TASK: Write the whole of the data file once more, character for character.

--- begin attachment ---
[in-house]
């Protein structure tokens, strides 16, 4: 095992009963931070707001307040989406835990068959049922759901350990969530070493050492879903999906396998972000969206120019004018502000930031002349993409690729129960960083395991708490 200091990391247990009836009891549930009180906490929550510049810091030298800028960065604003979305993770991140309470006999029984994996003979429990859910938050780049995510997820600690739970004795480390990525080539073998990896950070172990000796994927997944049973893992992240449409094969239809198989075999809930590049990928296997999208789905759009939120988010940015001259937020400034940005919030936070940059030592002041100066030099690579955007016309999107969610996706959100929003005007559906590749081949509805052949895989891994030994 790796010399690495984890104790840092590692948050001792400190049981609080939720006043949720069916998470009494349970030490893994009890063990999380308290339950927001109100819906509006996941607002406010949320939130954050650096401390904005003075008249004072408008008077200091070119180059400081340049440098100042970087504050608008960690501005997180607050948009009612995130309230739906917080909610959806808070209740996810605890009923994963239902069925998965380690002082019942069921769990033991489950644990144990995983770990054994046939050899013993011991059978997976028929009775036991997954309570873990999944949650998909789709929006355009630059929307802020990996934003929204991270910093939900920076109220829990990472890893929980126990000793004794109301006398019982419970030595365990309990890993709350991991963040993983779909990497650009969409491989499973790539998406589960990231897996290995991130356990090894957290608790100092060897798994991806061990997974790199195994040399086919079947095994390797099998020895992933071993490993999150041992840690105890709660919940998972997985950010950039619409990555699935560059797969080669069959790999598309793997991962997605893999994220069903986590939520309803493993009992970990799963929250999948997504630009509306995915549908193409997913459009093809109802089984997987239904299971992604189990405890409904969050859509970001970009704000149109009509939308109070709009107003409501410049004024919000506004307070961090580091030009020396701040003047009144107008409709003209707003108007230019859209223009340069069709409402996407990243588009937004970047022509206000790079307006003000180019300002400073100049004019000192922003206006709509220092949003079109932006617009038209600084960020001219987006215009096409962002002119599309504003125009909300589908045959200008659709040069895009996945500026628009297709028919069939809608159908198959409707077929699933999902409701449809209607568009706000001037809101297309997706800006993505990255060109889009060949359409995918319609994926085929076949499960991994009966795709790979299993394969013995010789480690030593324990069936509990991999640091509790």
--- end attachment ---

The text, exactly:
[in-house]
């Protein structure tokens, strides 16, 4: 095992009963931070707001307040989406835990068959049922759901350990969530070493050492879903999906396998972000969206120019004018502000930031002349993409690729129960960083395991708490 200091990391247990009836009891549930009180906490929550510049810091030298800028960065604003979305993770991140309470006999029984994996003979429990859910938050780049995510997820600690739970004795480390990525080539073998990896950070172990000796994927997944049973893992992240449409094969239809198989075999809930590049990928296997999208789905759009939120988010940015001259937020400034940005919030936070940059030592002041100066030099690579955007016309999107969610996706959100929003005007559906590749081949509805052949895989891994030994 790796010399690495984890104790840092590692948050001792400190049981609080939720006043949720069916998470009494349970030490893994009890063990999380308290339950927001109100819906509006996941607002406010949320939130954050650096401390904005003075008249004072408008008077200091070119180059400081340049440098100042970087504050608008960690501005997180607050948009009612995130309230739906917080909610959806808070209740996810605890009923994963239902069925998965380690002082019942069921769990033991489950644990144990995983770990054994046939050899013993011991059978997976028929009775036991997954309570873990999944949650998909789709929006355009630059929307802020990996934003929204991270910093939900920076109220829990990472890893929980126990000793004794109301006398019982419970030595365990309990890993709350991991963040993983779909990497650009969409491989499973790539998406589960990231897996290995991130356990090894957290608790100092060897798994991806061990997974790199195994040399086919079947095994390797099998020895992933071993490993999150041992840690105890709660919940998972997985950010950039619409990555699935560059797969080669069959790999598309793997991962997605893999994220069903986590939520309803493993009992970990799963929250999948997504630009509306995915549908193409997913459009093809109802089984997987239904299971992604189990405890409904969050859509970001970009704000149109009509939308109070709009107003409501410049004024919000506004307070961090580091030009020396701040003047009144107008409709003209707003108007230019859209223009340069069709409402996407990243588009937004970047022509206000790079307006003000180019300002400073100049004019000192922003206006709509220092949003079109932006617009038209600084960020001219987006215009096409962002002119599309504003125009909300589908045959200008659709040069895009996945500026628009297709028919069939809608159908198959409707077929699933999902409701449809209607568009706000001037809101297309997706800006993505990255060109889009060949359409995918319609994926085929076949499960991994009966795709790979299993394969013995010789480690030593324990069936509990991999640091509790």